Copenhagen, Danish, København, Hafnia) is the capital and most populous city of Denmark. Copenhagen has an population of 1,280,371. The Copenhagen metropolitan area has just over 2 million inhabitants, the city is situated on the eastern coast of the island of Zealand, another small portion of the city is located on Amager, and is separated from Malmö, Sweden, by the strait of Øresund. The Øresund Bridge connects the two cities by rail and road, originally a Viking fishing village founded in the 10th century, Copenhagen became the capital of Denmark in the early 15th century. Beginning in the 17th century it consolidated its position as a centre of power with its institutions, defences. After suffering from the effects of plague and fire in the 18th century and this included construction of the prestigious district of Frederiksstaden and founding of such cultural institutions as the Royal Theatre and the Royal Academy of Fine Arts. Later, following the Second World War, the Finger Plan fostered the development of housing, since the turn of the 21st century, Copenhagen has seen strong urban and cultural development, facilitated by investment in its institutions and infrastructure.
The city is the cultural and governmental centre of Denmark, Copenhagens economy has seen rapid developments in the service sector, especially through initiatives in information technology and clean technology. Since the completion of the Øresund Bridge, Copenhagen has become integrated with the Swedish province of Scania and its largest city, Malmö. With a number of connecting the various districts, the cityscape is characterized by parks, promenades. Copenhagen is home to the University of Copenhagen, the Technical University of Denmark, the University of Copenhagen, founded in 1479, is the oldest university in Denmark. Copenhagen is home to the FC København and Brøndby football clubs, the annual Copenhagen Marathon was established in 1980. Copenhagen is one of the most bicycle-friendly cities in the world, the Copenhagen Metro serves central Copenhagen while the Copenhagen S-train network connects central Copenhagen to its outlying boroughs. Serving roughly 2 million passengers a month, Copenhagen Airport, Kastrup, is the largest airport in the Nordic countries, the name of the city reflects its origin as a harbour and a place of commerce.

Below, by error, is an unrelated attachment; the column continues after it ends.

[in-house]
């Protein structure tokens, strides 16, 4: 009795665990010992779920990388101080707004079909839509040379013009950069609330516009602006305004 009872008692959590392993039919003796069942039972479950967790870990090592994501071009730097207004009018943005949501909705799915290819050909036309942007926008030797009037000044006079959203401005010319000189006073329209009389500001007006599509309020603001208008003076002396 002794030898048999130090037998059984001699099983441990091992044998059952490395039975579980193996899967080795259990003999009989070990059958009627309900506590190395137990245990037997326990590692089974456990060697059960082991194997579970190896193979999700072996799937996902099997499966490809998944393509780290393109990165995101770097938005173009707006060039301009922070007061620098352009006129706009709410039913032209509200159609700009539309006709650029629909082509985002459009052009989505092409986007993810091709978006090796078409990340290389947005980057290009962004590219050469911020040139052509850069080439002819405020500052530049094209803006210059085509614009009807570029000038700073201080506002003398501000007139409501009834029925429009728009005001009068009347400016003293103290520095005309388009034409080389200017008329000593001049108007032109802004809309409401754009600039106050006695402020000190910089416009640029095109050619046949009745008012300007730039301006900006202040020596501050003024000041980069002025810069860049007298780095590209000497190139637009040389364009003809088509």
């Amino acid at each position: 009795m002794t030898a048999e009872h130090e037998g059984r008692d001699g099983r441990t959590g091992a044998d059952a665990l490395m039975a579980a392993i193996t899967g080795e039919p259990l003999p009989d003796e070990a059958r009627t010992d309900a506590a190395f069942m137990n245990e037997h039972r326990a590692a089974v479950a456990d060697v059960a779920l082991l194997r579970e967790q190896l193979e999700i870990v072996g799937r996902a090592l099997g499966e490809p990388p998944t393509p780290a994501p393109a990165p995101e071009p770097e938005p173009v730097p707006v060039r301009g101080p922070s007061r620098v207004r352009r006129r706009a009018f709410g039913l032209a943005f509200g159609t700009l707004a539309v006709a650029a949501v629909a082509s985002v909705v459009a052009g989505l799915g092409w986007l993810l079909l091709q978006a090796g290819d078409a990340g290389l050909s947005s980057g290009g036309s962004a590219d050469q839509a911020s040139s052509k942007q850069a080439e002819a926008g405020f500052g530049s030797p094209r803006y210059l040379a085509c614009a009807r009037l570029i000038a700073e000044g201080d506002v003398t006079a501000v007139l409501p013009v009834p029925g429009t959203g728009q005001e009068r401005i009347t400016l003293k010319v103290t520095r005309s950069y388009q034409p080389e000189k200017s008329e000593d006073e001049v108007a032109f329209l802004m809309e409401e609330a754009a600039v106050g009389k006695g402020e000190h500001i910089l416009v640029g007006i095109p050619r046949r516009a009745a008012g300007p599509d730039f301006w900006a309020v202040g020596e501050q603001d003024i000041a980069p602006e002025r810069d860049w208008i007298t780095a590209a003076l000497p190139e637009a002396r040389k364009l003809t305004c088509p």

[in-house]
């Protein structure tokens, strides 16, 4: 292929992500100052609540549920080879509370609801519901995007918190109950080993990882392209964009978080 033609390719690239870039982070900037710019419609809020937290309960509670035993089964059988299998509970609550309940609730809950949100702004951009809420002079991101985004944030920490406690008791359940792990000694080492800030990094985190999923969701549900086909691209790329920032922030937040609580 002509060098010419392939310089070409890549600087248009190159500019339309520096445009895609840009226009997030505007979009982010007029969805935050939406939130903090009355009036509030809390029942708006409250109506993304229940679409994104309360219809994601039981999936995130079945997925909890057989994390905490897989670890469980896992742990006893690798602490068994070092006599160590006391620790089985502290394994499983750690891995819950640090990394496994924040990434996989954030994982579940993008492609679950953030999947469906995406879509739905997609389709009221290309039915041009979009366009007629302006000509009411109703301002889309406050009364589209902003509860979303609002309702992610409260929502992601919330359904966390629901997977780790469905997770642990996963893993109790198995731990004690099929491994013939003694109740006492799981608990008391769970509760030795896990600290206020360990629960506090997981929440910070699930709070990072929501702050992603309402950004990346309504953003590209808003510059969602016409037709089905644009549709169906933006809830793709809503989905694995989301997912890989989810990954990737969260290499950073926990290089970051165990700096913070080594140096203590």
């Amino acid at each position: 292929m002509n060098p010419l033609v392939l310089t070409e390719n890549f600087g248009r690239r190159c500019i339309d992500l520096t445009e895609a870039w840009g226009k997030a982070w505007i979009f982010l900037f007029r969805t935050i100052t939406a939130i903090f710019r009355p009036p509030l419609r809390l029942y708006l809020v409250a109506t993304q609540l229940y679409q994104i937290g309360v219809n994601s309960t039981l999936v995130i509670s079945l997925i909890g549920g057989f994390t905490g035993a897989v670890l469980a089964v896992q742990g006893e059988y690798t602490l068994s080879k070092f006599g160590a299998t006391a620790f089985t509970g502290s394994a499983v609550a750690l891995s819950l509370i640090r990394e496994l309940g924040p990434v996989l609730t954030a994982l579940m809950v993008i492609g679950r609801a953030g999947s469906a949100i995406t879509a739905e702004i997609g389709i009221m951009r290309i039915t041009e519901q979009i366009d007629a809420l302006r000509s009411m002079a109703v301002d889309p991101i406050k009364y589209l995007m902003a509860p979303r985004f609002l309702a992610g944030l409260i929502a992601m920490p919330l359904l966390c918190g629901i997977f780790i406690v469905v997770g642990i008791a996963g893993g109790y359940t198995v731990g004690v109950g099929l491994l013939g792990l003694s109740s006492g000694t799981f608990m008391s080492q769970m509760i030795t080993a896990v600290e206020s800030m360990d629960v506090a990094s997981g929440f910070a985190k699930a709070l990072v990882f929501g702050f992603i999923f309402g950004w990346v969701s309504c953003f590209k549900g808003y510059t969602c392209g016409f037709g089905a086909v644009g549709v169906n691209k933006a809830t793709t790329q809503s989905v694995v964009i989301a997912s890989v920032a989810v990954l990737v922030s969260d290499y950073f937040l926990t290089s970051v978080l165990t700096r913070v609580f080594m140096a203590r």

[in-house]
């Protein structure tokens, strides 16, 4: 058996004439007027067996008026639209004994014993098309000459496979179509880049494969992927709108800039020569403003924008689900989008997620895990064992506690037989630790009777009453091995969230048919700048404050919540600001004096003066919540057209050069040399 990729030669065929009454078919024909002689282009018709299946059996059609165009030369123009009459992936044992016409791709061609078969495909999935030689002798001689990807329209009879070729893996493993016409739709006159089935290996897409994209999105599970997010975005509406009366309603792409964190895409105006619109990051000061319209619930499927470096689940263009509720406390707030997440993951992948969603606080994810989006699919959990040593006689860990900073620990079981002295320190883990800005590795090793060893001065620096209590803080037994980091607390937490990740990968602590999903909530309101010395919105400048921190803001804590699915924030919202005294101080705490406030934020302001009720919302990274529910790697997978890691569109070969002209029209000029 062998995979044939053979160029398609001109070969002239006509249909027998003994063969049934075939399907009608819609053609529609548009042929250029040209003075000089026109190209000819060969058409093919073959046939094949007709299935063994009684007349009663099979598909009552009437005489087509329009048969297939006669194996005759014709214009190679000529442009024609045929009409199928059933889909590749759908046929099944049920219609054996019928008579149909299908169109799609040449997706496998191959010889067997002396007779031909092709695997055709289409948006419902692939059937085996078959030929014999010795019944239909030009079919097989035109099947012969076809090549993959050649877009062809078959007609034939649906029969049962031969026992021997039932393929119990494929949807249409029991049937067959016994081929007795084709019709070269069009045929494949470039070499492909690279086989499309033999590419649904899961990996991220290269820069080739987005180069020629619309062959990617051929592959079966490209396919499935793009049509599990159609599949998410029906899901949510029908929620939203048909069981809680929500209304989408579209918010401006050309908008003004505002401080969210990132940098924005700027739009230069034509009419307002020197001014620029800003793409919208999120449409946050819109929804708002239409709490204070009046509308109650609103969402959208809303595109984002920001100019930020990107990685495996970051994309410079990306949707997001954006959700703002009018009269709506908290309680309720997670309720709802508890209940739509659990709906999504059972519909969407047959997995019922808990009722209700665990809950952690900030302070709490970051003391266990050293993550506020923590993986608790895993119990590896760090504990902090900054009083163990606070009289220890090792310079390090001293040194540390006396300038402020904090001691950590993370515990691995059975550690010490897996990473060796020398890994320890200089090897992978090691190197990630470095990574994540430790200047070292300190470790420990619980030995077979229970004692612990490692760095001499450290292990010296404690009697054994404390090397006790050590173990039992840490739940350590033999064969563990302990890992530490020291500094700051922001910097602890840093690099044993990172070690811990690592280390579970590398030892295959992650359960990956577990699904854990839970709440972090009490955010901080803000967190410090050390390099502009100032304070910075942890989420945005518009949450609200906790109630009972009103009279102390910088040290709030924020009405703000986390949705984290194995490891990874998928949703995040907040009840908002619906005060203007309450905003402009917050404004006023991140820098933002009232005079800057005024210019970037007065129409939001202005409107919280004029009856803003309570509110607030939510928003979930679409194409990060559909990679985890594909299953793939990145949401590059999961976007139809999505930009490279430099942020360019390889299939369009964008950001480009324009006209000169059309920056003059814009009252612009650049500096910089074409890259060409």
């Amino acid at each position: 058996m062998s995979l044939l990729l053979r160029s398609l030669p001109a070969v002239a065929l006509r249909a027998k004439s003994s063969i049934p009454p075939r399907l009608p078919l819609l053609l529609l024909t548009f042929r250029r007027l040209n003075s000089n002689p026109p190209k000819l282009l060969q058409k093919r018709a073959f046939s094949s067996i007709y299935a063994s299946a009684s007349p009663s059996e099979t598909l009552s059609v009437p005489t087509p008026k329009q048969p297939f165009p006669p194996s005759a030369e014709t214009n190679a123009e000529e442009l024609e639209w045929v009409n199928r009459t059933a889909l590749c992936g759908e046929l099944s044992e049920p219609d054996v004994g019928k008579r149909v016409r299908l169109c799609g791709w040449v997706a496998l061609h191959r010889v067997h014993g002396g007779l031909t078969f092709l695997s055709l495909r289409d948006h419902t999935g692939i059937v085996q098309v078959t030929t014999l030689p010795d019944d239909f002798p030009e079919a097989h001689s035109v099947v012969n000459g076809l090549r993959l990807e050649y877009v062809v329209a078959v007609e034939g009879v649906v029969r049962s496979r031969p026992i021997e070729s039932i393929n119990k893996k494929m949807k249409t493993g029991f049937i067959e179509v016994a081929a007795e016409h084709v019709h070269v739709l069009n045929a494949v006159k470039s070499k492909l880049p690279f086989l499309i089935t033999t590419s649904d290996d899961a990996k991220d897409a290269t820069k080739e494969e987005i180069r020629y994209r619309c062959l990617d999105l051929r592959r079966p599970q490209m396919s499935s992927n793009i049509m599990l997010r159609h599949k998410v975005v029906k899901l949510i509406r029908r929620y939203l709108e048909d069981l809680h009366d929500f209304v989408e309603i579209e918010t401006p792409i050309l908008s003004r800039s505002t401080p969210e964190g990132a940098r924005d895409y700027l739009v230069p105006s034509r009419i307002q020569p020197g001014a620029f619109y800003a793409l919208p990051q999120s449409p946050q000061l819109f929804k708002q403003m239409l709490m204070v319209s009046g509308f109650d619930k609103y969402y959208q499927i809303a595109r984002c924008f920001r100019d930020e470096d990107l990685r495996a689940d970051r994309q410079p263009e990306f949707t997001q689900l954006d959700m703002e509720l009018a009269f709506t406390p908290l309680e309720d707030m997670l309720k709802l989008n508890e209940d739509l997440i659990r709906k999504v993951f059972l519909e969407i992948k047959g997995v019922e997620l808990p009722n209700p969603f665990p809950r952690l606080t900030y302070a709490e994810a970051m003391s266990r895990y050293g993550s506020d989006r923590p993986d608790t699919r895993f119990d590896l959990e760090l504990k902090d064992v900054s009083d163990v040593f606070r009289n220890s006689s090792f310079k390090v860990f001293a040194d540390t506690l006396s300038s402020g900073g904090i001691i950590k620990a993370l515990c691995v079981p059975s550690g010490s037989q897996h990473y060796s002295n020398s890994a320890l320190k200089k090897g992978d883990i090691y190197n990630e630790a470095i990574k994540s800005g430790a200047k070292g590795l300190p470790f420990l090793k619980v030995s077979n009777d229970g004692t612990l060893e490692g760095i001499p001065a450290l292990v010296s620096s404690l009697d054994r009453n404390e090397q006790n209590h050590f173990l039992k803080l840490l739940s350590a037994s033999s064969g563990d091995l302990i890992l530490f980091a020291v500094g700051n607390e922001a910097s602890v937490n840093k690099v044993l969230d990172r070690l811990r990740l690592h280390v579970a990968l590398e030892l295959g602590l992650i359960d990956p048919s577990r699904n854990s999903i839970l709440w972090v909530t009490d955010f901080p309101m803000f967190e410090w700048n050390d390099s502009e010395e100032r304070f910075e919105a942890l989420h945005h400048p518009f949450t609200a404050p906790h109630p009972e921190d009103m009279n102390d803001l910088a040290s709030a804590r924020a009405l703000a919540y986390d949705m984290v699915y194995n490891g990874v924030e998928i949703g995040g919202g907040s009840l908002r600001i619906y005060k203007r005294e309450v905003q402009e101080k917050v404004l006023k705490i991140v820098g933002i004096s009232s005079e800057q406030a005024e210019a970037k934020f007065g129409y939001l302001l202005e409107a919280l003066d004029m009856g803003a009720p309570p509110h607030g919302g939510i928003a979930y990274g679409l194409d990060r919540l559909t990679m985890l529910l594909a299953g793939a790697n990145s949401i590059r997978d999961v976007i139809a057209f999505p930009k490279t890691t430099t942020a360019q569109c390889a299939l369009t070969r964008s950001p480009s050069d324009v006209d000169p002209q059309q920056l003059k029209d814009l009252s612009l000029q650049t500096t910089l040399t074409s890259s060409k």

The original designation, from which the contemporary Danish name derives, was Køpmannæhafn, meaning merchants harbour, the literal English translation would be Chapmans haven. The English name for the city was adapted from its Low German name, the abbreviations Kbh. or Kbhvn are often used in Danish for København, and kbh. for københavnsk. The chemical element hafnium is named for Copenhagen, where it was discovered, the bacterium Hafnia is named after Copenhagen, Vagn Møller of the State Serum Institute in Copenhagen named it in 1954. Excavations in Pilestræde have led to the discovery of a well from the late 12th century, the remains of an ancient church, with graves dating to the 11th century, have been unearthed near where Strøget meets Rådhuspladsen
Lutheranism is a major branch of Protestant Christianity which identifies with the theology of Martin Luther, a German friar, ecclesiastical reformer and theologian. Luthers efforts to reform the theology and practice of the Catholic Church launched the Protestant Reformation in the German-speaking territories of the Holy Roman Empire. Lutheranism advocates a doctrine of justification by grace alone through faith alone on the basis of Scripture alone and this is in contrast to the belief of the Catholic Church, defined at the Council of Trent, concerning authority coming from both the Scriptures and Tradition. In addition, Lutheranism accepts the teachings of the first seven ecumenical councils of the undivided Christian Church, unlike Calvinism, Lutherans retain many of the liturgical practices and sacramental teachings of the pre-Reformation Church, with a particular emphasis on the Eucharist, or Lords Supper. Lutheran theology differs from Reformed theology in Christology, the purpose of Gods Law, the grace, the concept of perseverance of the saints.